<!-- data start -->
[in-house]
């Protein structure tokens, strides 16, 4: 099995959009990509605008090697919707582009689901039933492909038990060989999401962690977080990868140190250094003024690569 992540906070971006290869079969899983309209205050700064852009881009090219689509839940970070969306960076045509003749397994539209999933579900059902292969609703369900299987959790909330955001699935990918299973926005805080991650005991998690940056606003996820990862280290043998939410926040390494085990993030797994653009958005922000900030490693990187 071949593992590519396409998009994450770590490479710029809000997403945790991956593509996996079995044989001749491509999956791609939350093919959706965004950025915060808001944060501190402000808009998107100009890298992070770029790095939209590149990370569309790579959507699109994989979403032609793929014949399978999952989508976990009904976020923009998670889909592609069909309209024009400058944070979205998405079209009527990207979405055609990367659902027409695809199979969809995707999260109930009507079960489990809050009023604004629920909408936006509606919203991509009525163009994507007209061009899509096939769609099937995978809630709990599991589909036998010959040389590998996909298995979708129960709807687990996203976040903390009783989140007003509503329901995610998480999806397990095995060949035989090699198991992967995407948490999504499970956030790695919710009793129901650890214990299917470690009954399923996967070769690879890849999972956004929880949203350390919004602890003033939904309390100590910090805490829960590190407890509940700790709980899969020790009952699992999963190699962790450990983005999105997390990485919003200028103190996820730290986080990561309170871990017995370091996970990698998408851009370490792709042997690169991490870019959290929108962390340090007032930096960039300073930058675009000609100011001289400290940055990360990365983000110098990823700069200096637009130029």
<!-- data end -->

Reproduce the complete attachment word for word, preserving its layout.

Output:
[in-house]
């Protein structure tokens, strides 16, 4: 099995959009990509605008090697919707582009689901039933492909038990060989999401962690977080990868140190250094003024690569 992540906070971006290869079969899983309209205050700064852009881009090219689509839940970070969306960076045509003749397994539209999933579900059902292969609703369900299987959790909330955001699935990918299973926005805080991650005991998690940056606003996820990862280290043998939410926040390494085990993030797994653009958005922000900030490693990187 071949593992590519396409998009994450770590490479710029809000997403945790991956593509996996079995044989001749491509999956791609939350093919959706965004950025915060808001944060501190402000808009998107100009890298992070770029790095939209590149990370569309790579959507699109994989979403032609793929014949399978999952989508976990009904976020923009998670889909592609069909309209024009400058944070979205998405079209009527990207979405055609990367659902027409695809199979969809995707999260109930009507079960489990809050009023604004629920909408936006509606919203991509009525163009994507007209061009899509096939769609099937995978809630709990599991589909036998010959040389590998996909298995979708129960709807687990996203976040903390009783989140007003509503329901995610998480999806397990095995060949035989090699198991992967995407948490999504499970956030790695919710009793129901650890214990299917470690009954399923996967070769690879890849999972956004929880949203350390919004602890003033939904309390100590910090805490829960590190407890509940700790709980899969020790009952699992999963190699962790450990983005999105997390990485919003200028103190996820730290986080990561309170871990017995370091996970990698998408851009370490792709042997690169991490870019959290929108962390340090007032930096960039300073930058675009000609100011001289400290940055990360990365983000110098990823700069200096637009130029």